What do you think?
Is standardized testing essential to improving education in the United States?
Some say it has a clear-cut, positive effect on student achievement; provides a reliable and objective measure of student learning; and is an inclusive and nondiscriminatory measurement of student achievement that enables school systems to achieve significant, sustained, and widespread gains in student learning based on national and international assessments.
Or is standardized testing a burden to improving education in the United States?
Others say it does not improve student achievement; does not provide a reliable measure of student performance; is inherently unfair to non-English speaking students and children with special needs; and measures only a relatively insignificant portion of what makes education meaningful.
If you’re in a lather over this issue, you’re not alone. Face it, the issue is polarizing, and feelings run deep.
Standardized tests have been around for more than 150 years. So, why all this angst right now? Much of the debate crystallized after passage of the No Child Left Behind Act (NCLB) in 2002, which mandated annual testing on a national level. By requiring annual tests in grades 3–8, NCLB forced every state to take a hard look at how its individual students—and groups of students—were progressing. Clearly exposing the gaps in achievement has been an important tool for educational administrators in attempting to reform the system.
The call for national, standardized testing accelerated as students in the United States fell further behind those in many other countries, especially in math and science. Many other nations (most notably in Europe) place much more emphasis on mandating that schools develop curricula that teach to national college entrance exams, compared to the how U.S. school systems view the SAT and ACT.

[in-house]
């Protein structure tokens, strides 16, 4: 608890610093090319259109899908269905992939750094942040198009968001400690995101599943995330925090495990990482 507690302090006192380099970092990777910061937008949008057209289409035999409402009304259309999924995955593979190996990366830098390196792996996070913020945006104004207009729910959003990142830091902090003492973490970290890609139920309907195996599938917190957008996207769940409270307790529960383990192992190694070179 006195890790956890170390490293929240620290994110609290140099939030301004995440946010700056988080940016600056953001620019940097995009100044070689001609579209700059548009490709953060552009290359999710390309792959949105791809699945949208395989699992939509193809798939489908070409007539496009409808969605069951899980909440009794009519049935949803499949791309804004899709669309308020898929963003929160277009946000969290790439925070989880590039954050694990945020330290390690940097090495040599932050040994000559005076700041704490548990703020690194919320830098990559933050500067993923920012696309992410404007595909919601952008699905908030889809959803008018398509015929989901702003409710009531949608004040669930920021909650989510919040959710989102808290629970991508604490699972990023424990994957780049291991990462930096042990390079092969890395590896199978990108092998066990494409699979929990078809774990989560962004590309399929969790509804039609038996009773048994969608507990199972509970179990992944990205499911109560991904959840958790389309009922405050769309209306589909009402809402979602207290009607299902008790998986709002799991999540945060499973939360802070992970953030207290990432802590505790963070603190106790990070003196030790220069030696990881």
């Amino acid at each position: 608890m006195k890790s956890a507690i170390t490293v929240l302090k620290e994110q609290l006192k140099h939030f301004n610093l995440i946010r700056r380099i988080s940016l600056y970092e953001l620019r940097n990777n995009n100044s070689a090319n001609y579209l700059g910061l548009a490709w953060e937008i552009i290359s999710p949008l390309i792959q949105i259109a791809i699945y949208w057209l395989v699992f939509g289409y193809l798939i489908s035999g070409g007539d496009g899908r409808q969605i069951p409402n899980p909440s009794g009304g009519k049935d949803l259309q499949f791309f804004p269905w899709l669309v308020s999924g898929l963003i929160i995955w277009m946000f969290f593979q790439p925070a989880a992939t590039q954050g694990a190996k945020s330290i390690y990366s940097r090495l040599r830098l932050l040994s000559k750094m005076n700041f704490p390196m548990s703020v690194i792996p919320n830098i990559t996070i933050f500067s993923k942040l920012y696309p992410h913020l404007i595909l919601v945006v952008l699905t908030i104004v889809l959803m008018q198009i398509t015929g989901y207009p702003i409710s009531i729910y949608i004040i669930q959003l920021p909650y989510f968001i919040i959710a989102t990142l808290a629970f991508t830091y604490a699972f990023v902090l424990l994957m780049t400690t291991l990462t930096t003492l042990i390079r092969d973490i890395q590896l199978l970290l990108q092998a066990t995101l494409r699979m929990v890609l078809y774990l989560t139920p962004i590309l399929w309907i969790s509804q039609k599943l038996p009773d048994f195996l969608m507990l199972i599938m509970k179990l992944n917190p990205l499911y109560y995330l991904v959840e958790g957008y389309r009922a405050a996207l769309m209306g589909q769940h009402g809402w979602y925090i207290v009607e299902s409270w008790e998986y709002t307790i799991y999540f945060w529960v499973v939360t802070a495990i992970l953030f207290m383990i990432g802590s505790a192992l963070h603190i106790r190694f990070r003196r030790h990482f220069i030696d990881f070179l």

At the same time, some education experts question whether standardized tests truly measure a student’s intelligence and learning, and whether minority and special needs students are at a disadvantage in taking the exam.
It’s impossible to determine which side is “right” in this increasingly heated debate. Instead, we asked several experts to weigh in on this issue.
MaryEllen Elia, New York state commissioner of education and president of the University of the State of New York (USNY) is a solid supporter of standardized testing: “I believe in high standards,” she says. “And I believe in rigorous assessment that challenges students to show that they’re on track to meet those high standards. Reasonable people can disagree about testing—but we have to know if children are progressing. New York’s tests have been nationally recognized for providing the most honest look at how prepared our students are for future success. So I’ve made it a priority to establish a dialogue with parents to help them better understand why we test.”